In the figure, reference numeral E3007 denotes a DRAM. The DRAM E3007 is used as a data buffer for a print, a buffer for data received from the host computer, and the like. In addition, the DRAM is used as work areas needed for various control operations.

1.4 Configuration of Printing Head

Descriptions will be provided below for a configuration of the head cartridge H1000 to which this embodiment is applied.

The head cartridge H1000 in this embodiment includes the printing head H1001, means for mounting the ink tanks H1900 on the printing head H1001, and means for supplying inks from the respective ink tanks H1900 to the printing head H1001. The head cartridge H1000 is detachably mounted on the carriage M4000.

FIG. 21 is a diagram showing how the ink tanks H1900 are attached to the head cartridge H1000 to which this embodiment is applied. The printing apparatus of this embodiment forms an image by use of the pigmented inks corresponding respectively to the ten colors. The ten colors are cyan (C), light cyan (Lc), magenta (M), light magenta (Lm), yellow (Y), black 1 (K1), black 2 (K2), red (R), green (G) and gray (Gray). For this reason, the ink tanks H1900 are prepared respectively for the ten colors. As shown in FIG. 21, each of the ink tanks can be attached to, and detached from, the head cartridge H1000. Incidentally, the ink tanks H1900 are designed to be attached to, and detached from, the head cartridge H1000 in a state where the head cartridge H1000 is mounted on the carriage M4000.

1.5 Configuration of Inks

Descriptions will be provided below for the ten color inks used in the present invention.

The ten colors used in the present invention are cyan (C), light cyan (Lc), magenta (M), light magenta (Lm), yellow (Y), black 1 (K1), black 2 (K2), gray (Gray), red (R) and green (G). It is desirable that all of the coloring agents used respectively for the ten colors should be pigments. In this respect, for the purpose of dispersing the pigments, publicly known dispersants may be used. Otherwise, for the purpose, it is sufficient that pigments surfaces are modified by use of a publicly known method, and that self-dispersants are added thereto. In addition, coloring agents used for at least some of the colors may be dyes as long as the use agrees with the spirit and scope of the present invention. Furthermore, coloring agents used for at least some of the colors may be what are obtained by harmonizing pigments and dyes in color, and a plurality of kinds of pigments may be included therein. Moreover, as for the ten colors of the present invention at least one kind of substance selected from the group consisting of an aqueous organic solvent, an additive, a surfactant, a binder and an antiseptic may be included in therein as long as the inclusion is within the spirit and the scope of the present invention.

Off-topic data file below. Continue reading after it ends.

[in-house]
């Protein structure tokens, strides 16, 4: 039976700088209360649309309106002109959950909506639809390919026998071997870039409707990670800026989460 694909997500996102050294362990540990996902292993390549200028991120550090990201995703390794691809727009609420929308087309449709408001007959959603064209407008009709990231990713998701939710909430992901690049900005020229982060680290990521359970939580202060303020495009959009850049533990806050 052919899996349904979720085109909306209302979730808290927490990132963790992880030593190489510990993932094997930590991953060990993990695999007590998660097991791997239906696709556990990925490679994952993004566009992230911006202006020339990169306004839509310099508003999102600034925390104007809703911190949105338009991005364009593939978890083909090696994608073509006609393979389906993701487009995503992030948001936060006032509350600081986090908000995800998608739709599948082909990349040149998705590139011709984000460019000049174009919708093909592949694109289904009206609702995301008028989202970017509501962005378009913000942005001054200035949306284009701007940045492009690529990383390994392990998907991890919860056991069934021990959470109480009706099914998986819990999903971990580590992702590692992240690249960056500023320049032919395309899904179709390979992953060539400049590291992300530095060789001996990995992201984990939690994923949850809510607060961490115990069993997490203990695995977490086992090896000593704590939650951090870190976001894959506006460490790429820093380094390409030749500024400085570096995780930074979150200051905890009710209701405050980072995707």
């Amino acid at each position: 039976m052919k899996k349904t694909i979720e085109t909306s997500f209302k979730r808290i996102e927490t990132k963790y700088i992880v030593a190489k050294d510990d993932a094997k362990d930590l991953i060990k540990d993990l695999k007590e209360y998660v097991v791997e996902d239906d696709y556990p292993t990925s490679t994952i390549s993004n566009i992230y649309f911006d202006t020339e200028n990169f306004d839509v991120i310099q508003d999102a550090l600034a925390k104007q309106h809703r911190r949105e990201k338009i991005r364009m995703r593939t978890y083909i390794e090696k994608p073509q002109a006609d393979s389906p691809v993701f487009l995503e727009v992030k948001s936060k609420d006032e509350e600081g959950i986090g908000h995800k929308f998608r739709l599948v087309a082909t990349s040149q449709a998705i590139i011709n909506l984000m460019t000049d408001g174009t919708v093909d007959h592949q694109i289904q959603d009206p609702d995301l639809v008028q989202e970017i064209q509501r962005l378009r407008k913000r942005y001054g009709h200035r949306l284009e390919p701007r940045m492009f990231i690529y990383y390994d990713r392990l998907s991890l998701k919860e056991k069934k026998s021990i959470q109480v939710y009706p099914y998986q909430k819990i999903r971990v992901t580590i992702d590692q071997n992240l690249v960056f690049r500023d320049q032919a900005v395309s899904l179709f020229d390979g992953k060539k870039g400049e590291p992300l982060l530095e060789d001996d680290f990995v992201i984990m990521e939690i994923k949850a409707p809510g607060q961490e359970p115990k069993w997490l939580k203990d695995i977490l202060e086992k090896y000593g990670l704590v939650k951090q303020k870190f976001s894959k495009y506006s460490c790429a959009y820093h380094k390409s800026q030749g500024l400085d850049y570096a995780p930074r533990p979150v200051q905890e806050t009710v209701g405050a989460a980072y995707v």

In these embodiments, first black (K1), second black (K2) and gray (Gray) are all achromatic color and by appropriately adjusting the pigment concentration, solvent component and the proportions in the ink, their permeability and color properties on the printing medium can be made different. First black has low permeability and because it stays on the surface of the printing medium easily, it is actively used in high concentration areas. second black has high permeability and even when applied at the same time as other colors it does not mix with them on the surface of the printing medium and is quickly absorbed by the printing medium. Accordingly, necessary corrections in concentrations ranging from intermediate to high are used by means of chromatic colors in order to maintain a fine gray balance. The pigment concentration for gray (light black) is kept even lower than for other blacks and is used in low to intermediate concentration areas in which the granularity easily stands out.

The inks used for printing in the inkjet printing apparatus of these embodiments are made different depending on the type of printing medium. For example, first black (K1), gray (Gray) light cyan (Lc) and light magenta (Lm) are used on printing media that are not glossy such as regular paper or art paper. Furthermore, for glossy printing media such as glossy paper or special photographic paper second black (K2), gray (Gray), light cyan (Lc) and light magenta (Lm) are used. Additionally, for special high quality paper on which the differences in permeability of first black (K1) and second black (K2) can be seen on the printing medium as differences in concentration, first black (K1), second black (K2), gray (Gray), light cyan (Lc) and light magenta (Lm) are used.

Next, an explanation regarding the specifics of the preferable materials comprising the 10 colored inks used in this invention will be given below.

(Regarding Coloring Agents)